Chip Shot - The Perfect Time to Make a Chip Shot

By: Verlyn Ross

A chip stroke is usually used when you are close to the green, and of course the aim is to get the ball on the green and hopefully in the hole.

While both chip shots and pitch shots are used to get onto the green, usually a chip shot is the best option when you are close and you need a low shot.

Chip Shot - The Perfect Time To Make A Chip Shot

The United States Golf Association updates annually the official Rules of Golf, which contains hundreds of game rules and regulations that keep game enjoyably challenging.

One of the regulations, called the Greens In Regulation (GIR), states that you must hit the ball onto the green in a specific number of shots as determined by the par rule of that particular hole.

On a par-3, for example, you have one shot in order to get the ball on the green. Par-4 holes give you two shots to reach the green. And par-5 holes mean that you have three shots designated.

Hitting the ball onto the green within these regulations is standard procedure for the professional golfer. However, for us regular players, it is a lofty goal just to make the green in the prescribed number of shots, and on every hole. Your ball may end up just off the green, a foot away, on the collar, or in the rough near the green. So close, but yet so far!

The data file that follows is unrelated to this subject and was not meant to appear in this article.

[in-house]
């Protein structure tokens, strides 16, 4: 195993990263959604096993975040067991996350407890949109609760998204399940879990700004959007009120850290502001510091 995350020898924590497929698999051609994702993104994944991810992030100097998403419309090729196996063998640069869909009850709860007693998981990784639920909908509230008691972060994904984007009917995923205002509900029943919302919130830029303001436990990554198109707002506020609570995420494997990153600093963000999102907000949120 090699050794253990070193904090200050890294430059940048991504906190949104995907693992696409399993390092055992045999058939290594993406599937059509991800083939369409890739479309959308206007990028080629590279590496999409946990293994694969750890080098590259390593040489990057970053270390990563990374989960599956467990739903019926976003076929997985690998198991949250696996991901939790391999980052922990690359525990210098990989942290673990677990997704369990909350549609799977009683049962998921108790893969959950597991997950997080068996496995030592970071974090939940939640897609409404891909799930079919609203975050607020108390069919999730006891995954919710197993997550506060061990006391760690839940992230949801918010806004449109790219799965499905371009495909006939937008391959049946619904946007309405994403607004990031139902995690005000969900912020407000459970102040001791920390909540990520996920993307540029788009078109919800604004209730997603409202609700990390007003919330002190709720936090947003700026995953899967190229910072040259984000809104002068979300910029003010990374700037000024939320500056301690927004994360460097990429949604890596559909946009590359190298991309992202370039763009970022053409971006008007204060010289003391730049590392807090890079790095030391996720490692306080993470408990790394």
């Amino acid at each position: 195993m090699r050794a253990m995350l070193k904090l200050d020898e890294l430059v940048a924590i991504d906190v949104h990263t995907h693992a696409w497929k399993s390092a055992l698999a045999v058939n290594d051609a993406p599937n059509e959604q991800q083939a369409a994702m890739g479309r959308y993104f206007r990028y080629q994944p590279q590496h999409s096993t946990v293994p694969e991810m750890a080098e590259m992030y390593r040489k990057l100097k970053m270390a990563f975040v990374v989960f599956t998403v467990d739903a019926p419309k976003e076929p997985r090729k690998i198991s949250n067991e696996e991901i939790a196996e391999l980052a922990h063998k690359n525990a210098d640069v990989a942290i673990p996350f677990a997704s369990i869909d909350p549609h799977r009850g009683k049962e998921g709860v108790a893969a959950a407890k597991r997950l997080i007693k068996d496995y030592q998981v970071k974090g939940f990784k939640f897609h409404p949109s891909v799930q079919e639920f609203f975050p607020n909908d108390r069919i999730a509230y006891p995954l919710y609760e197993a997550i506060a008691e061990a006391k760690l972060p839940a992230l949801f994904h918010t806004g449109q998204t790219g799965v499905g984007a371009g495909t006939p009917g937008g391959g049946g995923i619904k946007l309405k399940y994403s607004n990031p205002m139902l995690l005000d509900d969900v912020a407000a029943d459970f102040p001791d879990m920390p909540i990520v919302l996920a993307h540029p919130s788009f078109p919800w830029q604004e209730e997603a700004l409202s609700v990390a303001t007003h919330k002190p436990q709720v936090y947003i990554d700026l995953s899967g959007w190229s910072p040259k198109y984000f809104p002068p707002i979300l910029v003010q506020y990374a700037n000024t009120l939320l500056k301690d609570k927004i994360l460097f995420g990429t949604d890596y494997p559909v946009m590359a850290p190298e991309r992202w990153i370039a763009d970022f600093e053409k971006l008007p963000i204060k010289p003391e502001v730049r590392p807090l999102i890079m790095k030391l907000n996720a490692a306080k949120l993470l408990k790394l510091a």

This Is When The Chip Shot Comes In Handy

A chip shot is very similar to the pitch shot, except that the ball does not go as far into the air. It may travel just a few feet when a chip shot is made. The ball simply chips its way up and onto another area of the course within a short distance.

While this shot may not seem like a major technique to use on the golf course, having the skill to successfully make a chip shot when you need to is very important. It will save you unwanted strokes and will prevent you from missing the green when playing by the rules.

A chip shot can best be described with the following characteristics:

1. There is very little loft when a ball chipped.

2. When the ball is hit with a chip shot, it pops right into the air, but with a very tight arc, moving it practically straight up.

3. When the ball is hit, impact actually produces a chipping sound.

4. Chip shots cause the ball to travel over 80% of its distance on the ground, the initial 20% is spent from the blast off into the air.

You can learn to judge distances by practicing from different positions around a practice green, or you can even do it on your backlawn.

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